1. Must the Timberwolves trade Kevin Love?

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“Flip Hires Flip,” and The Thing We’ll Have to Get Over

Washington Wizards v Chicago Bulls

In case you missed it (and at this point I doubt anybody reading this site missed it) Flip Saunders has been named head coach of the Minnesota Timberwolves. He actually appointed himself leader of the sideline from his lofty perch where he currently sits as president of basketball operations. This is the second time that Saunders will coach the Wolves. He is the franchise’s career wins leader by a huge margin from the days when he led from the sidelines the teams led by Kevin Garnett on the court. They made the playoffs a bunch of times.

Purely on the merits: Saunders is a decidedly satisfactory basketball coach. He’s coached good players to pretty good seasons. He’s coached great players to very good seasons. He’s coached undeveloped players to terrible seasons. He is respected but not necessarily admired. For more on What Hiring Flip Saunders Means, check out Andrew Sharp’s piece for Grantland, or Britt Robson’s for MinnPost.

The part that I need to write about today is something I’ll try to avoid harping on too much in the future. Beating dead horses is a hobby of mine and many other writers – particularly ones that devote their time and energy to this frustrating franchise – but it gets tiring and is usually not fun to read.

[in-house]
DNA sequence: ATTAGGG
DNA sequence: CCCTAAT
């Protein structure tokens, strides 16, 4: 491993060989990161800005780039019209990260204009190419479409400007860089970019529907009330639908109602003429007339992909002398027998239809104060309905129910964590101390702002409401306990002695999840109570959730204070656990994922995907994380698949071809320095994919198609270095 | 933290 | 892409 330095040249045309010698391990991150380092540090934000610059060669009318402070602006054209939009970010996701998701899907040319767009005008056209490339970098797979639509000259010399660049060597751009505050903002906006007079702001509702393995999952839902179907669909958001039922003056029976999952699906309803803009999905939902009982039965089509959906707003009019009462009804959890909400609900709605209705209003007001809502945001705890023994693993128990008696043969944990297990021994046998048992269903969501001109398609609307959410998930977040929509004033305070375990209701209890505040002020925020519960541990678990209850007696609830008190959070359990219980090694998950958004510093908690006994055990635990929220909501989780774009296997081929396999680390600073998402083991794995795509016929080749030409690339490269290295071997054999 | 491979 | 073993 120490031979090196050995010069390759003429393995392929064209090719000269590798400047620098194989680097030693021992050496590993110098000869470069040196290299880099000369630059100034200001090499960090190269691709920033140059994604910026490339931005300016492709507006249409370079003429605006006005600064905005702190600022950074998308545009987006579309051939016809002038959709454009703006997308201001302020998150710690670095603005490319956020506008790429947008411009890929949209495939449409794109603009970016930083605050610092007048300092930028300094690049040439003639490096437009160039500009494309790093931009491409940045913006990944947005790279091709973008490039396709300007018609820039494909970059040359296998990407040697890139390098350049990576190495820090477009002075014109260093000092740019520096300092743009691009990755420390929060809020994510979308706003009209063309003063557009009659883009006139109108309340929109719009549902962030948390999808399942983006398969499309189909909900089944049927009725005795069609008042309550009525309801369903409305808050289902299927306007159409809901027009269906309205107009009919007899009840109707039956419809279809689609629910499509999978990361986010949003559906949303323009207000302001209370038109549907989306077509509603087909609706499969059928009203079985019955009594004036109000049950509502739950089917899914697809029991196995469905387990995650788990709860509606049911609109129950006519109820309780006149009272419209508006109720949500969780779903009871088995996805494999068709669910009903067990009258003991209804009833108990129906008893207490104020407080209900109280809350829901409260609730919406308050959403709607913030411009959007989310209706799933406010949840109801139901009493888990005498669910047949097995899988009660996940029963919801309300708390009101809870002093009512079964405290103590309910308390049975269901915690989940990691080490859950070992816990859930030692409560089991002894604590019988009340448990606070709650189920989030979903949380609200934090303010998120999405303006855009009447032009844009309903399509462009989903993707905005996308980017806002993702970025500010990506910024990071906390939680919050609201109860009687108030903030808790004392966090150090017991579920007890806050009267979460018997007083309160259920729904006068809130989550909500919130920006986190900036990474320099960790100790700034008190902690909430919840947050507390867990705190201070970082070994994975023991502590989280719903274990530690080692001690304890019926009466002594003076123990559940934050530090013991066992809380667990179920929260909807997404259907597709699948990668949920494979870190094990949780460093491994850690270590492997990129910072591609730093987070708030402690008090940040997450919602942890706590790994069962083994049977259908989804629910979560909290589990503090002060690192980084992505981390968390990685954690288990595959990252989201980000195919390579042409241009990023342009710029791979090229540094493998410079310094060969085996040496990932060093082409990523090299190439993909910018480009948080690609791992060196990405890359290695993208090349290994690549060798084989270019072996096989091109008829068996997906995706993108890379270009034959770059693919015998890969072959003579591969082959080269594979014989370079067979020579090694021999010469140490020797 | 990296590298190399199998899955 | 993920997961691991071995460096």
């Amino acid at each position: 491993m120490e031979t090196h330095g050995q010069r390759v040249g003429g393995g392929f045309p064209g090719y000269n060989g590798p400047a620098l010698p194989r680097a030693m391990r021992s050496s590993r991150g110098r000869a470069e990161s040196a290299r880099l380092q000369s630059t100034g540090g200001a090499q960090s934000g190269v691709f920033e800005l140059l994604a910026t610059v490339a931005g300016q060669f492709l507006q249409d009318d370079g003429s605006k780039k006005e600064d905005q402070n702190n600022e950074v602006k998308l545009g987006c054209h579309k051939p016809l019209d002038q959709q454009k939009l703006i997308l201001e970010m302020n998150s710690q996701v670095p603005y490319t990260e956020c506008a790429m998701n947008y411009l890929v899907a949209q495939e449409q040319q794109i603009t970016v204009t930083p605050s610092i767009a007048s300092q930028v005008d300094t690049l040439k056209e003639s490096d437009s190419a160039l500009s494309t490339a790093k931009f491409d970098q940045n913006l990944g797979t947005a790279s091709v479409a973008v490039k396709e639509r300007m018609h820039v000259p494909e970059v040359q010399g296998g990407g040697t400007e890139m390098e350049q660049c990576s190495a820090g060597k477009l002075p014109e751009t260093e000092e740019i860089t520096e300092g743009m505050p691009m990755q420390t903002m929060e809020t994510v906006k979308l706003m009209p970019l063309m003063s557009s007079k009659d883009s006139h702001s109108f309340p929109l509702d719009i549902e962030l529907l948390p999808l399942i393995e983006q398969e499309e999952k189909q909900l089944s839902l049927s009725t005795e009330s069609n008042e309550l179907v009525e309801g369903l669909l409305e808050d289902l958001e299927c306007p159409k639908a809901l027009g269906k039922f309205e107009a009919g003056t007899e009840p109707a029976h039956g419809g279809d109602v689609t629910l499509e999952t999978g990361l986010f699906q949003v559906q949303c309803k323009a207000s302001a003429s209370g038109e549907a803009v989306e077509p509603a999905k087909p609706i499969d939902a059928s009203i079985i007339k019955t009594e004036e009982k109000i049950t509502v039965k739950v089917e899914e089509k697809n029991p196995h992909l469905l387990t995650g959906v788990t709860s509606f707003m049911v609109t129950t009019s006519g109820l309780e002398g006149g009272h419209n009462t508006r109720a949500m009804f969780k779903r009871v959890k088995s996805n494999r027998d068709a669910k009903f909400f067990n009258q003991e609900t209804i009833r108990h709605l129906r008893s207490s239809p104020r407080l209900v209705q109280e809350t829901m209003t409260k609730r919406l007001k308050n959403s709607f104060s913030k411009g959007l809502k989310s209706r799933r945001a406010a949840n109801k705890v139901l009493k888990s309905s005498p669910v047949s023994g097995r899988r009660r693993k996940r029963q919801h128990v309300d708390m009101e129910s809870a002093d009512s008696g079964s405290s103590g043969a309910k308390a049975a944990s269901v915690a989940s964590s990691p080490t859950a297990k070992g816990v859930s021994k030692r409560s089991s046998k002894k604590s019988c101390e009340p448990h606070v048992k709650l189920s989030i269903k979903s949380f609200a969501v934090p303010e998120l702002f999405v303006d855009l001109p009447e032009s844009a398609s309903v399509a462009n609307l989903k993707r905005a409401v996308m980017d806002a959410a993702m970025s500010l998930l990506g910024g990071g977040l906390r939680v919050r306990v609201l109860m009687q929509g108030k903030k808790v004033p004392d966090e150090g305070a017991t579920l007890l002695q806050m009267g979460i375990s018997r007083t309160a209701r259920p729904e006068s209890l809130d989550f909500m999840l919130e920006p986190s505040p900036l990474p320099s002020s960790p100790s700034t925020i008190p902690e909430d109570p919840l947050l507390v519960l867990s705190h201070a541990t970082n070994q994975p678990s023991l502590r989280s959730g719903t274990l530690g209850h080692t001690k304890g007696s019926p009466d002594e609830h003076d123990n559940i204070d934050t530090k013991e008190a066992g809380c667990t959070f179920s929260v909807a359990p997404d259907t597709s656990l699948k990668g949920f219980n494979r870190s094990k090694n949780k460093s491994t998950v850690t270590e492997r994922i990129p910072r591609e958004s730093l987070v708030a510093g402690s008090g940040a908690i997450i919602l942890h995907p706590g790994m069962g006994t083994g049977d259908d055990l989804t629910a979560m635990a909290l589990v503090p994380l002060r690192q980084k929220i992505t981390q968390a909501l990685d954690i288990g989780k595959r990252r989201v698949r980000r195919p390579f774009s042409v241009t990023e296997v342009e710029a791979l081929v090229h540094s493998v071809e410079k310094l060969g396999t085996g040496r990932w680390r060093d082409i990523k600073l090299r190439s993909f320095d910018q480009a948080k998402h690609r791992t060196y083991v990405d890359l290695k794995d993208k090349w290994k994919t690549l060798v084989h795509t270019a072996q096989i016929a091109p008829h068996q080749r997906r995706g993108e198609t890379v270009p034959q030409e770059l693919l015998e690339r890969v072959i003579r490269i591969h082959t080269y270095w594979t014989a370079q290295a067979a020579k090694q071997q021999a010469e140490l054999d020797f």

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The Kevin Love Trade: How Bad Does Flip Wanna Be?

badasflipwannabe

Patrick J: There has been a lot happening around the Wolves over the past week. First, we got word that Kevin Love was likely going to use his early-termination option to explore free agency after the 2014-15 season.

At the same time, there were murmurs that the Wolves were looking closely at former Timberwolves player and Raptors coach Sam Mitchell as Rick Adelman’s replacement as Twolves head coach.

When we last wrote, both of these stories had an air of uncertainty around it. Woj had broken the Love story in one of his “should-I-really-believe-this” megaexclusives. And the Mitchell news crept upon us out of nowhere and felt like a shock to the system.

Since then, the Kevin Love news has only gotten more play, while the Sam Mitchell rumor quickly went away (Eds. Note: There has been some speculation that Mitchell could end up as an assistant on Joeger’s staff) –replaced by the rumor that current Grizzlies coach and Minnesota native Dave Joerger will be the one who succeeds Adelman on the Wolves sideline.